Morgen: Wow, what a wonderful story… and I’d so love to live where you live (she says looking at next door’s hideous extension). What genre do you generally write?
Mary Ellen: Creative nonfiction and teaching books for children. I write in a narrative style often embracing plant and insect knowledge to create published works. I am a lifelong student who finds excitement and wonder in the discovery of plant and insect knowledge.
Morgen: You are in the perfect place, by the sound of it. What have you had published to-date?
Mary Ellen: Ryall, M. E. (2002). Thanksgiving Reflections. Debaajimong, Journal of the Lac Courte Oreilles Community. Ryall, M. E. (2005). Conquering the Dream Killers: Fear, Doubt, Worry, and Guilt. Tribal College Journal of Native American Higher Education. Ryall, M. E. (2011). My Name is Butterfly. Springbrook, WI: Salt of the Earth Press. I also have a newspaper column, “Butterfly Corner,” in Washburn County Register, a community newspaper published weekly in Shell Lake, Wisconsin, USA. Three of my stories were published in an anthology, Seeing beyond Ourselves, published online by Lac Courte Oreilles Ojibwa Community College, creative writing class 2006.
Morgen: Have you had any rejections?
Mary Ellen: Yes. Wisconsin Writers Association (WWA) has not selected my work as a contest winner. I am a member, and I do sell books at WWA conferences.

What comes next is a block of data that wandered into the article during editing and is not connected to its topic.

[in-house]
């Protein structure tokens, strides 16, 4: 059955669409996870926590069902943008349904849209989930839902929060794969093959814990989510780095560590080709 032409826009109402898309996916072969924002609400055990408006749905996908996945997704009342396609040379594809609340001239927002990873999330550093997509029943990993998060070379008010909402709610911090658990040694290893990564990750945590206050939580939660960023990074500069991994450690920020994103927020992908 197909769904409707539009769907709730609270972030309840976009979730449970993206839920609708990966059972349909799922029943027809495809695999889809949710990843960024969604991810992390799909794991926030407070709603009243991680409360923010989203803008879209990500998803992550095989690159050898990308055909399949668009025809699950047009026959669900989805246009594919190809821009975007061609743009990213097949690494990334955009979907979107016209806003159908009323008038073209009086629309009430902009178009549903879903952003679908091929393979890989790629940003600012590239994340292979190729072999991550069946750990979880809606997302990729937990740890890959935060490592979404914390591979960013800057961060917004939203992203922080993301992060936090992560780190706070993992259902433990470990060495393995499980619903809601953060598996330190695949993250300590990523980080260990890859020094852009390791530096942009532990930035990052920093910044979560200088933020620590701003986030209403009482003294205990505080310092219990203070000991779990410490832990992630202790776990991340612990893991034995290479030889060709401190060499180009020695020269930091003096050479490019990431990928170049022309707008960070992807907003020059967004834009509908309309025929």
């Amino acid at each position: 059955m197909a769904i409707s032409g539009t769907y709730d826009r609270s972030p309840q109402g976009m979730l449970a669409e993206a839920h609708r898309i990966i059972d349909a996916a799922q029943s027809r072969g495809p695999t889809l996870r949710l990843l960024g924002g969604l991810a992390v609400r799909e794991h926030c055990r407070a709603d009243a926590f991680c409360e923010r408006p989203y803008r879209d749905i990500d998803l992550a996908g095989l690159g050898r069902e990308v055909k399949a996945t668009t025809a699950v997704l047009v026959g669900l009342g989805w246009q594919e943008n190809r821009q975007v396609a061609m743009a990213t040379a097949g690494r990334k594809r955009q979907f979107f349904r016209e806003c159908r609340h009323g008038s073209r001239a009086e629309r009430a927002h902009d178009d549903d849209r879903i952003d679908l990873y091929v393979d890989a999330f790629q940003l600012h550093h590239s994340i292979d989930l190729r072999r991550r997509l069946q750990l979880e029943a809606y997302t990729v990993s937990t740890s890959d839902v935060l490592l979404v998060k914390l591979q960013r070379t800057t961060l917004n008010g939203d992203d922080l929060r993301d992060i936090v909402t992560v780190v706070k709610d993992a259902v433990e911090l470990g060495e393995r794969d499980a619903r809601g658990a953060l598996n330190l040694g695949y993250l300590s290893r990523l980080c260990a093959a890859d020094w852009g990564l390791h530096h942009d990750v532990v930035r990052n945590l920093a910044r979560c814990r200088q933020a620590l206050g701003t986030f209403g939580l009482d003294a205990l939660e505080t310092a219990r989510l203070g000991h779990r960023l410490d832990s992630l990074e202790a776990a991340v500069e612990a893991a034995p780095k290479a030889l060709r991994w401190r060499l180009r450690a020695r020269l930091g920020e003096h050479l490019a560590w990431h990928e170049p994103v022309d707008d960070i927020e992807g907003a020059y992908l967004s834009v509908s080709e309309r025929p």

Morgen: What a shame. Have you had any contest success?
Mary Ellen: Yes, I won a Creative Writing Award from Tribal College Journal (TCJ) in 2005. Wisconsin Writers Association did a spotlight column on my essay that was published by TCJ. The editor at the time, Boyd Sutton, mentioned that he thought I was unusual and that there was a lot more to me.
Morgen: That’s great! Do you have an agent? Do you think they’re vital to an author’s success?
Mary Ellen: No, I don’t have an agent and I don’t think they are vital to an author’s success. There are so few writers who make it to the top 100 best sellers’ book category. The rules for publishing have changed dramatically; a creative writer can market his or her own book if one knows his or her audience. I would like to mention that a writer can gain an agent or marketing person if he or she participates in Twitter and other social network sites. I tried an experiment today. I chose writers, publishers, and authors on Twitter; within twelve hours a few book marketing consultants contacted me. I don’t know much about them at the moment. It may be as Stephen King has suggested, it may not be worth much.